Congress Is So Hated, No One Cares Who Wins the Midterms

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Half of Americans believe it doesn't matter which party is in control of Congress following the 2014 midterm elections — at least when it comes to the economy — piling on the misery for a Congress that is facing its lowest approval rating ever in an election year.

A new poll out Monday from NBC News, the Annenberg Public Policy Center, and The Wall Street Journal shows that 50 percent of Americans say that Democratic versus Republican control of Congress will have little impact on U.S. economic improvement. That's somewhat surprising, considering America's growing political polarization. Of the other 50 percent, Republicans have the slight advantage, with 25 percent believing the economy would improve under GOP control, and 23 percent favoring Democrats. 

In the same survey, 45 percent say that the economy is the most important issue in the upcoming midterms – yet half of respondents to the same survey don't believe either party will make much of a difference. That sort of disillusionment echoes new data from Gallup that shows Congress in the worst shape for a midterm election in four decades. 


According to Gallup, current Congressional approval of 16 percent is "on pace to be the lowest in a midterm election year since Gallup first measured it in 1974." Only 23 percent are content with the state the country is in. Those numbers track with a Gallup survey from this time last month, when only 22 percent of Americans believed that most members of Congress deserved to be reelected.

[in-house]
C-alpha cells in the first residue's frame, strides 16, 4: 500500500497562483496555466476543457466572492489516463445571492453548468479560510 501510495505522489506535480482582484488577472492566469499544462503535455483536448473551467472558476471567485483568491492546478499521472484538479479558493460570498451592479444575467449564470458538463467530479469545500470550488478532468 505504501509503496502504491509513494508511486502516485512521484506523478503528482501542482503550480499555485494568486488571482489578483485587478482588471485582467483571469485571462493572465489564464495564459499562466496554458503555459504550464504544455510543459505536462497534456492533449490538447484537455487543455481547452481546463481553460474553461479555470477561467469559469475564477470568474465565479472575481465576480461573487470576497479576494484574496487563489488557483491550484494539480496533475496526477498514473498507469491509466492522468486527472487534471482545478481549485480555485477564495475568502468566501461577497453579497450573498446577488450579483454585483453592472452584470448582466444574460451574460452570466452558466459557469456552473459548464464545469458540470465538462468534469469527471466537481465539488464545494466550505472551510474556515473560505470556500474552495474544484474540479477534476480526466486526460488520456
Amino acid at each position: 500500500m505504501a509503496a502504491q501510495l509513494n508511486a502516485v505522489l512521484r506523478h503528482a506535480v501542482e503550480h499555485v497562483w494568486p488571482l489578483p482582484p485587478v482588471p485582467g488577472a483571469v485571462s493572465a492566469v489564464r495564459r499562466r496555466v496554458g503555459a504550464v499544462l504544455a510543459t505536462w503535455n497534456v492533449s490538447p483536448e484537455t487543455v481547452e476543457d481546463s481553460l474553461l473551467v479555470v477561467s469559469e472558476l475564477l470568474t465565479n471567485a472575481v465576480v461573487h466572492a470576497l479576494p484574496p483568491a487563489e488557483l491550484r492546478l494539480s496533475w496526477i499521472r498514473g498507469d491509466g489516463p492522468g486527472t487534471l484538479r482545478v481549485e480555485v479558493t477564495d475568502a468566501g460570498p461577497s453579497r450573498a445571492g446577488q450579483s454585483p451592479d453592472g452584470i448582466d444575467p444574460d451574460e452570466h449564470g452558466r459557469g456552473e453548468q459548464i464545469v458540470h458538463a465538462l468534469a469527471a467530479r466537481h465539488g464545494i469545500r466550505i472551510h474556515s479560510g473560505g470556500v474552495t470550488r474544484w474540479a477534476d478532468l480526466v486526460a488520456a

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In the wake of House Majority Leader Eric Cantor's primary upset, Gallup's suggestion that "the political environment in which the 2014 elections are being contested promises to be difficult for congressional incumbents" seems even more foreboding. Still, given historical reelection rates over 80 percent, a large majority of incumbents will likely find themselves back in Congress in 2015, even if it's a lower rate than years prior.

As for which party will be in charge come January, the most recent generic ballot aligns, too, with the NBC/Annenberg/WSJ poll. Real Clear Politics has Democrats with a very slim advantage, 42 percent to 41.4 percent over Republicans, but a 0.6 edge isn't much of one at all. 

Real Clear Politics

And FiveThirtyEight's forecast still favors Republicans. 

According to half the country, though, it doesn't matter which forecast ends up correct. A changing of the guard won't likely do much for Congress' historically awful public image. 

This article is from the archive of our partner The Wire.